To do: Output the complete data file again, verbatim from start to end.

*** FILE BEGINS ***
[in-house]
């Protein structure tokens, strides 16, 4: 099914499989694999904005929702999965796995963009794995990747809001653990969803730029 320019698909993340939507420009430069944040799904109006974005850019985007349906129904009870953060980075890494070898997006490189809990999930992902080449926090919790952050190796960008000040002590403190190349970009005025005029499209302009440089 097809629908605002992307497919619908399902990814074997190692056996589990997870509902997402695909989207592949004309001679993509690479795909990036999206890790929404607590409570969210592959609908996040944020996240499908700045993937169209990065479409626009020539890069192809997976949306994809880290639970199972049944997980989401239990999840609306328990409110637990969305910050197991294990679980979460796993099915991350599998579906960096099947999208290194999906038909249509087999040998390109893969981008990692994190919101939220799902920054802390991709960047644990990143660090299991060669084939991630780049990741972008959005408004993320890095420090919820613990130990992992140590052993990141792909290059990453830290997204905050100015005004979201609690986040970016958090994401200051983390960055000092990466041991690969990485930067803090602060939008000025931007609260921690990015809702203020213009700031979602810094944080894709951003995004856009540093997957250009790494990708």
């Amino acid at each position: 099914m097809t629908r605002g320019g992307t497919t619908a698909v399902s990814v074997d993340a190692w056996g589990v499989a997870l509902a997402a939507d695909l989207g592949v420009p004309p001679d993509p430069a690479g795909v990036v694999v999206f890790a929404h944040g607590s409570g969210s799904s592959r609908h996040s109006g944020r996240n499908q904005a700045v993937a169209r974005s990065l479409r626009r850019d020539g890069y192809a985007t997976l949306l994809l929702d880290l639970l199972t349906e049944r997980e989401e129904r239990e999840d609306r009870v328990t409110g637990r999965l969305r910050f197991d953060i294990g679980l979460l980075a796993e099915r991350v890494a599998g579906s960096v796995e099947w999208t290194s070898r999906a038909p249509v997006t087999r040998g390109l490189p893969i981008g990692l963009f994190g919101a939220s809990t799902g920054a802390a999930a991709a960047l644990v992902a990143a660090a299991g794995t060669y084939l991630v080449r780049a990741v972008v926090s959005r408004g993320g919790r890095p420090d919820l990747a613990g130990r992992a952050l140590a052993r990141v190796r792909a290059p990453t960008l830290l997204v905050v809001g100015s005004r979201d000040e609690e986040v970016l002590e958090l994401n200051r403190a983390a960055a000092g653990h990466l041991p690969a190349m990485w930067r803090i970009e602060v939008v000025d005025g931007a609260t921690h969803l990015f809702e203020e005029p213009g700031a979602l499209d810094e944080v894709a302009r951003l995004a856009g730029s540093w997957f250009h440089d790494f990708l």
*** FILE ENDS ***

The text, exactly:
[in-house]
């Protein structure tokens, strides 16, 4: 099914499989694999904005929702999965796995963009794995990747809001653990969803730029 320019698909993340939507420009430069944040799904109006974005850019985007349906129904009870953060980075890494070898997006490189809990999930992902080449926090919790952050190796960008000040002590403190190349970009005025005029499209302009440089 097809629908605002992307497919619908399902990814074997190692056996589990997870509902997402695909989207592949004309001679993509690479795909990036999206890790929404607590409570969210592959609908996040944020996240499908700045993937169209990065479409626009020539890069192809997976949306994809880290639970199972049944997980989401239990999840609306328990409110637990969305910050197991294990679980979460796993099915991350599998579906960096099947999208290194999906038909249509087999040998390109893969981008990692994190919101939220799902920054802390991709960047644990990143660090299991060669084939991630780049990741972008959005408004993320890095420090919820613990130990992992140590052993990141792909290059990453830290997204905050100015005004979201609690986040970016958090994401200051983390960055000092990466041991690969990485930067803090602060939008000025931007609260921690990015809702203020213009700031979602810094944080894709951003995004856009540093997957250009790494990708």
């Amino acid at each position: 099914m097809t629908r605002g320019g992307t497919t619908a698909v399902s990814v074997d993340a190692w056996g589990v499989a997870l509902a997402a939507d695909l989207g592949v420009p004309p001679d993509p430069a690479g795909v990036v694999v999206f890790a929404h944040g607590s409570g969210s799904s592959r609908h996040s109006g944020r996240n499908q904005a700045v993937a169209r974005s990065l479409r626009r850019d020539g890069y192809a985007t997976l949306l994809l929702d880290l639970l199972t349906e049944r997980e989401e129904r239990e999840d609306r009870v328990t409110g637990r999965l969305r910050f197991d953060i294990g679980l979460l980075a796993e099915r991350v890494a599998g579906s960096v796995e099947w999208t290194s070898r999906a038909p249509v997006t087999r040998g390109l490189p893969i981008g990692l963009f994190g919101a939220s809990t799902g920054a802390a999930a991709a960047l644990v992902a990143a660090a299991g794995t060669y084939l991630v080449r780049a990741v972008v926090s959005r408004g993320g919790r890095p420090d919820l990747a613990g130990r992992a952050l140590a052993r990141v190796r792909a290059p990453t960008l830290l997204v905050v809001g100015s005004r979201d000040e609690e986040v970016l002590e958090l994401n200051r403190a983390a960055a000092g653990h990466l041991p690969a190349m990485w930067r803090i970009e602060v939008v000025d005025g931007a609260t921690h969803l990015f809702e203020e005029p213009g700031a979602l499209d810094e944080v894709a302009r951003l995004a856009g730029s540093w997957f250009h440089d790494f990708l």